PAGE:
Maybe on the next great Grizzlies team he isn’t a starter, but it’s hard to imagine a Memphis team that wouldn’t benefit from Brooks’ offense, especially as a reserve. He is currently their best volume perimeter shooter and provides valuable spacing to the driving Morant and the low-post force of Valanciunas. That will only continue to remain true, as long as he can stay healthy. He could be a better facilitator (10th on the Grizzlies in assists per 100 possessions at 3.3, 8th among players that have played at least 10 games), but that’s a level of his game that can be added over time. He is limited athletically which puts a theoretical ceiling on what he can be as a defender and overall player, and is “old” compared to others in his position. But at 23 years old - the same age as rookie Brandon Clarke - and figures to develop as a more complete player, if not a more athletically explosive one, as time goes on.
So if he can score, at least comparatively speaking, what’s the hold up?
Against Dillon Brooks - Opportunity Cost
Remember all those names that were listed earlier in this article? Josh Jackson, De’Anthony Melton, Bruno Caboclo...all are players that if the Grizzlies decide they are worth investment once the season concludes will need to be invested in. Beyond that, the future starters on the wing are almost certainly not currently in Memphis. Between the NBA Draft, which the Grizzlies could very well have another high pick in come June, and free agency over the next summer or two (which Memphis could have roughly $50 million going in to, depending on re-signings of players and releasing Bird rights), there are lots of possibilities for how the Grizzlies front office could decide to use such space.
Do they go after a Brandon Ingram, Malik Beasley, Bogdan Bogdanovic, Joe Harris type in restricted free agency and tie up anywhere between $20-$35 million in a wing or two, maybe even including Dillon? Do they keep that space open for trades this summer similar to what happened with Golden State and get paid in draft pick compensation for taking on “bad contracts”? Do they draft Anthony Edwards, or Josh Green, or some other young wing if they do indeed wind up picking in this year’s draft? Do they swing for the fences and bring in Anthony Davis?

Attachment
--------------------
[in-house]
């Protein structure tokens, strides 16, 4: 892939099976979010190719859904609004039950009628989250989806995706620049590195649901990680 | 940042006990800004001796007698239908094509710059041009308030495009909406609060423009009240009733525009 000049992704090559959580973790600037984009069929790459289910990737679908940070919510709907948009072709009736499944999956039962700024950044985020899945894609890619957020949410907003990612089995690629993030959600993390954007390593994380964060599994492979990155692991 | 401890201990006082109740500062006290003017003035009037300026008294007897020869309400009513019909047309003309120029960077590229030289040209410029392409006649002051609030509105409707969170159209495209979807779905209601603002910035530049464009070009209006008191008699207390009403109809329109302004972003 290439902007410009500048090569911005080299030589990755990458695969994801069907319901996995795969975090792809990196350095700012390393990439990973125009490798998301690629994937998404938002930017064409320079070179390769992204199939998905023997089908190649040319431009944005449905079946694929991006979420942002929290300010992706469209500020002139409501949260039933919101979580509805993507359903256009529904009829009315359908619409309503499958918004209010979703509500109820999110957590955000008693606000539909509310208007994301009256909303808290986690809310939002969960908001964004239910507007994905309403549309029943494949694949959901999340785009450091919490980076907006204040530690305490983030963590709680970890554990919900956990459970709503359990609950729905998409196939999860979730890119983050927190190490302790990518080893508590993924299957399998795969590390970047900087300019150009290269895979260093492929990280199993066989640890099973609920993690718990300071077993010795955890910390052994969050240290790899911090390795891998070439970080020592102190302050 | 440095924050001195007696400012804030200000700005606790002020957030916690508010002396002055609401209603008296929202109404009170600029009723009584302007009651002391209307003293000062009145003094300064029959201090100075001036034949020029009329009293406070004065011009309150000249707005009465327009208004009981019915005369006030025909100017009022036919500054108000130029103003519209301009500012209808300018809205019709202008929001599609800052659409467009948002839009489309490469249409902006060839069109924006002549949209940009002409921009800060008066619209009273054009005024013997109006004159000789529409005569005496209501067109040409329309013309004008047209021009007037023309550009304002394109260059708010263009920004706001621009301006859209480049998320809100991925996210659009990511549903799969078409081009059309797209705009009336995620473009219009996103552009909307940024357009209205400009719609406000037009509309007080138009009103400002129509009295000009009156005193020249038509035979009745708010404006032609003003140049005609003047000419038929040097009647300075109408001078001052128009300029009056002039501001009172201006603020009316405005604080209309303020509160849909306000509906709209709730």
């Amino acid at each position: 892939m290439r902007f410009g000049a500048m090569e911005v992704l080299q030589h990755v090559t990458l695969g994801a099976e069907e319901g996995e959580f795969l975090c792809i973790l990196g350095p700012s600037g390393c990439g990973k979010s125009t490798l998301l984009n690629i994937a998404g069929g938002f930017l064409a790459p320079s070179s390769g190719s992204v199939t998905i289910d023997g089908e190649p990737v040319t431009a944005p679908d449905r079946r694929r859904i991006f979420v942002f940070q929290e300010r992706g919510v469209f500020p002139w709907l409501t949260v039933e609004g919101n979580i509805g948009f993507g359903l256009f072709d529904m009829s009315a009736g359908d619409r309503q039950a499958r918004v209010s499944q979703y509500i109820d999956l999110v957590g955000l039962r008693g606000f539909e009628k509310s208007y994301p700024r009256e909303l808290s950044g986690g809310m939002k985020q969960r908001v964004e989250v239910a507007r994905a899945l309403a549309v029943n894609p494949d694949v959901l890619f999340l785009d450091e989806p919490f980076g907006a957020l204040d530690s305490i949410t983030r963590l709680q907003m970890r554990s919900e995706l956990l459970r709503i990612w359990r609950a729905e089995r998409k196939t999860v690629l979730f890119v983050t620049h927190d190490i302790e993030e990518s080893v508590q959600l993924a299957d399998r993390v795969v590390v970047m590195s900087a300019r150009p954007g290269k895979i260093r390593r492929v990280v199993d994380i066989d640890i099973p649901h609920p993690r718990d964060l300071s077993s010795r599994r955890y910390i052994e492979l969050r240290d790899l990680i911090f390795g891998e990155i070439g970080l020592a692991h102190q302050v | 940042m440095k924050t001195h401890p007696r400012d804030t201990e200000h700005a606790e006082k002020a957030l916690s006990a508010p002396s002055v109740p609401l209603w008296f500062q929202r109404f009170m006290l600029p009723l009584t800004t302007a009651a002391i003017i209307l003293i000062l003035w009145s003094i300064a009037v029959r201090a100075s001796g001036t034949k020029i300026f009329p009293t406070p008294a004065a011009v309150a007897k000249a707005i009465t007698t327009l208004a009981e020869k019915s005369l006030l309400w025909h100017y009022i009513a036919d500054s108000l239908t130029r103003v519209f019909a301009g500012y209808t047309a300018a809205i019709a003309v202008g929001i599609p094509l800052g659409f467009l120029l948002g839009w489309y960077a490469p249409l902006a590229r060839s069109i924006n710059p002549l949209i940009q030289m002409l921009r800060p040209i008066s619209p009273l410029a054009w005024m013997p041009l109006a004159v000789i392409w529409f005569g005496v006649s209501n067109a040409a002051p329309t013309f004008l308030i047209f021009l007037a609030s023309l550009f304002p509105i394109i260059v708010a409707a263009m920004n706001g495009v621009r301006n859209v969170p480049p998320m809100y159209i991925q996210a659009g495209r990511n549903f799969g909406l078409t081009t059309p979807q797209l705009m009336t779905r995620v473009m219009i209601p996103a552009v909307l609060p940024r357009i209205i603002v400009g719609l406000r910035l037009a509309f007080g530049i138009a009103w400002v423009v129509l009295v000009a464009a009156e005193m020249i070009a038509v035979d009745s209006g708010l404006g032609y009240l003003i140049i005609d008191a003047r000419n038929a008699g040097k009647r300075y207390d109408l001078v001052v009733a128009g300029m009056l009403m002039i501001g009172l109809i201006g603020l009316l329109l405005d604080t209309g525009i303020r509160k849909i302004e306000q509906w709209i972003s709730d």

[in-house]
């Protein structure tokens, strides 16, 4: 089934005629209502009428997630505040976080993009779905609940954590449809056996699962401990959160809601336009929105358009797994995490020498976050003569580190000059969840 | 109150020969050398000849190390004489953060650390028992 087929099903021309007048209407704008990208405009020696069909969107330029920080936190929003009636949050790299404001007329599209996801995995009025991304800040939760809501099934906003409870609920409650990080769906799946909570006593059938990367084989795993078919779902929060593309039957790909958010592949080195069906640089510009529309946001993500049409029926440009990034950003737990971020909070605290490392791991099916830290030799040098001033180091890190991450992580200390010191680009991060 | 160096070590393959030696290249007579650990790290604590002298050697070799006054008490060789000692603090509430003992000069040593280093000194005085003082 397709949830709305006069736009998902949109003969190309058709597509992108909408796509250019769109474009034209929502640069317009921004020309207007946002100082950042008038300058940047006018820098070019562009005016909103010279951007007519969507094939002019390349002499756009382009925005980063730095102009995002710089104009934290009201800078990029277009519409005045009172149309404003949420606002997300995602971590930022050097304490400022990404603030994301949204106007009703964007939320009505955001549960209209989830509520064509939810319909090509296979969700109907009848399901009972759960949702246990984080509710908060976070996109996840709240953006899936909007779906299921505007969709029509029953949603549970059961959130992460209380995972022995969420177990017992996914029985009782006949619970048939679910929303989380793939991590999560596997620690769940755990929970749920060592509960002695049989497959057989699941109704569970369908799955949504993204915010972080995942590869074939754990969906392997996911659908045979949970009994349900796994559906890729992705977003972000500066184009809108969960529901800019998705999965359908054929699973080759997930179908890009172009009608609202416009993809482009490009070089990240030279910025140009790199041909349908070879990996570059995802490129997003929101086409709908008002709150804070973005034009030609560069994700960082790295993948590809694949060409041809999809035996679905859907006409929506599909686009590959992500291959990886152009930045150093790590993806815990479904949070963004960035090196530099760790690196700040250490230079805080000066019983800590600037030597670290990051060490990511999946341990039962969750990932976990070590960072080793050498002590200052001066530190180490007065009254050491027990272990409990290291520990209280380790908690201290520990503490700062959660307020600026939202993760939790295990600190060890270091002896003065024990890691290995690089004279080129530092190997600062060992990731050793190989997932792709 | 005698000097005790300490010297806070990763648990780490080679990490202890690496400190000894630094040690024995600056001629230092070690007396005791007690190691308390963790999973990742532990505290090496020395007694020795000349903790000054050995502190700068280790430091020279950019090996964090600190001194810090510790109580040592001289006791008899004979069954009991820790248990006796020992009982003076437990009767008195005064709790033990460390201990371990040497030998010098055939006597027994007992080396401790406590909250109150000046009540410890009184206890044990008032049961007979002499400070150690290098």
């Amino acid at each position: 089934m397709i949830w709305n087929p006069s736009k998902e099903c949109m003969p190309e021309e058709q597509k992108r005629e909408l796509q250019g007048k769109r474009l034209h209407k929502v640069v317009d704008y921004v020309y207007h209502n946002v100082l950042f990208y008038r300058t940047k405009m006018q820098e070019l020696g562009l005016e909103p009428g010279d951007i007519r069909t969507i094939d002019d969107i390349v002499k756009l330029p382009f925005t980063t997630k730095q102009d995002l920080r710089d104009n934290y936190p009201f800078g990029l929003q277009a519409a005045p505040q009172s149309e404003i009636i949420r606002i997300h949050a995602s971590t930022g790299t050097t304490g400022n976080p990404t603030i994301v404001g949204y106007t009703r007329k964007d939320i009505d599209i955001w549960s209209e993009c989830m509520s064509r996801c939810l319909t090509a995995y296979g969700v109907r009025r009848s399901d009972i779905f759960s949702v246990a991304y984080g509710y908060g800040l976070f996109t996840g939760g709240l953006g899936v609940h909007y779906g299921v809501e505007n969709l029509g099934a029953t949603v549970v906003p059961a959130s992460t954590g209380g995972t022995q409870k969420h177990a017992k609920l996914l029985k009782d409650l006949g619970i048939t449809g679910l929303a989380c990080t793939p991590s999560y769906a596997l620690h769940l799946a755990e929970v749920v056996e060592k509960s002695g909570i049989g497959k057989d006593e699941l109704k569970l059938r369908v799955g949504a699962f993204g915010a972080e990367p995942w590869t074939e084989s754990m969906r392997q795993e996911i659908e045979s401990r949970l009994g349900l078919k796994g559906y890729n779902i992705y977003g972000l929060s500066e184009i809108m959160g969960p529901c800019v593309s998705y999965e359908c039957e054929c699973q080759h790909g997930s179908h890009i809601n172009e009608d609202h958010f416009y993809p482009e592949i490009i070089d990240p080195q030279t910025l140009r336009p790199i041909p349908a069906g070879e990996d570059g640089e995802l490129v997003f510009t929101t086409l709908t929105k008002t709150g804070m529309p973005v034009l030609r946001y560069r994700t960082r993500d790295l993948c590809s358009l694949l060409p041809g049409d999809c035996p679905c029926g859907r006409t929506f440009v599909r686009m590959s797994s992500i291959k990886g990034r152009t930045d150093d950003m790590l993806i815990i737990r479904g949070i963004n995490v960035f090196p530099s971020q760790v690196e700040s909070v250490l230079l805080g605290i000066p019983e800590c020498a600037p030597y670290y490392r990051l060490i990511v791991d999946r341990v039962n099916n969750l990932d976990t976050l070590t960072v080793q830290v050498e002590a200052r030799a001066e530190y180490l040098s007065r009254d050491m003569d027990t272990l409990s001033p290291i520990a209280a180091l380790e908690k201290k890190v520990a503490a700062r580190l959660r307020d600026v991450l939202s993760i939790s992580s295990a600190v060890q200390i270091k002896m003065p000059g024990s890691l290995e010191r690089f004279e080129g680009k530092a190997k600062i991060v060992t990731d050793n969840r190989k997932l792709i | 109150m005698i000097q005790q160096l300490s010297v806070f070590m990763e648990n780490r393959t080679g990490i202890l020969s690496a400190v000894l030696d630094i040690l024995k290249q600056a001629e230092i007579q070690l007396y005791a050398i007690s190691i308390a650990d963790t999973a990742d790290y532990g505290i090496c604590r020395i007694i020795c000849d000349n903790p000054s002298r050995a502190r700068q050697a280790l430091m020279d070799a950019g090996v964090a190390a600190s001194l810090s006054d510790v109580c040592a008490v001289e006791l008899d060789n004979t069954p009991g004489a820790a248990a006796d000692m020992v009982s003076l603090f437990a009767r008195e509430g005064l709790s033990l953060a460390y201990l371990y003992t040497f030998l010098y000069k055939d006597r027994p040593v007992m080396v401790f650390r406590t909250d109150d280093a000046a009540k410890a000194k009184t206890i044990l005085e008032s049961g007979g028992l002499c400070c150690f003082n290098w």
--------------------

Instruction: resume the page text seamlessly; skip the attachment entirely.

OK, that last one probably isn’t happening. But there is a lot to be considered when it comes to the value of Dillon...and there’s also some logic to extending Brooks his qualifying offer and seeing what he could get on the market. The value of Dillon fluctuates seemingly from game to game...Grizzlies fans may even undervalue him at this point, depending on the night. It’s totally possible that Brooks could receive a contract comparable to the one that Tyus Jones got (three years, roughly $26.4 million descending according to Spotrac), and that may be underselling him still. An argument can be made that Brooks is a top-20 upcoming free agent, given his miles logged and scoring potential, and almost certainly a top-10 wing.
Could that look like a 3-year, $40 million deal from a team with cash? It’s not impossible, and given the way Memphis has signed players of late that would almost certainly mean the end of Dillon’s time in Memphis.
I talk a lot about re-establishing what it means to be a Memphis Grizzly in this space. Scheme matters, but every style of basketball known to man has won across all levels, from the pros to little league and everywhere in between. The implementation of those schemes, and the people running them, matter a heck of a lot more.
Dillon Brooks was there with Marc Gasol and Mike Conley longer than anyone else on this current roster. He is the most “Grizzled” Grizzly at this stage, and has been through the wars of this most recent stretch of down time in Memphis NBA basketball. He is a connection - the last best connection - to a group of guys who truly loved this city and franchise. Could Josh Jackson or DeAnthony Melton be better than Dillon a few months from now? Of course...but they’re currently in the G-League as Dillon Brooks starts for the Grizzlies. Jackson and Melton would be great to keep around for the right price, even given the limited amount we have currently seen. But if we’re talking who we want around Ja and Jaren long-term beyond hypothetical potential that has yet to manifest, give me Dillon, flaws and all...the “devil” I know.
A lot can change between now and April, and a lot almost certainly will change. Trades will happen that will impact the salary cap ledger moving forward even more. Growth, injuries, and development will lead to increased opportunities for those other young wings with the Grizzlies. Dillon will struggle at times, and there will be calls to move on from him and let others take his spot as hills move online and hot takes abound.
But I am a Dillon Brooks guy. I believe in the lessons he has learned early in his NBA career and what he can do as a scorer. I have seen him compete in the bad times, and believe when the good times roll once again he will be up for the challenges that will come. Maybe he won’t be a starter in Memphis three years from now...but hopefully he is still in Memphis. Extend a qualifying offer, but negotiate a three-year, $30-$32 million contract (descending, similar to previous deals to keep future flexibility) and keep a core rotation player where he belongs.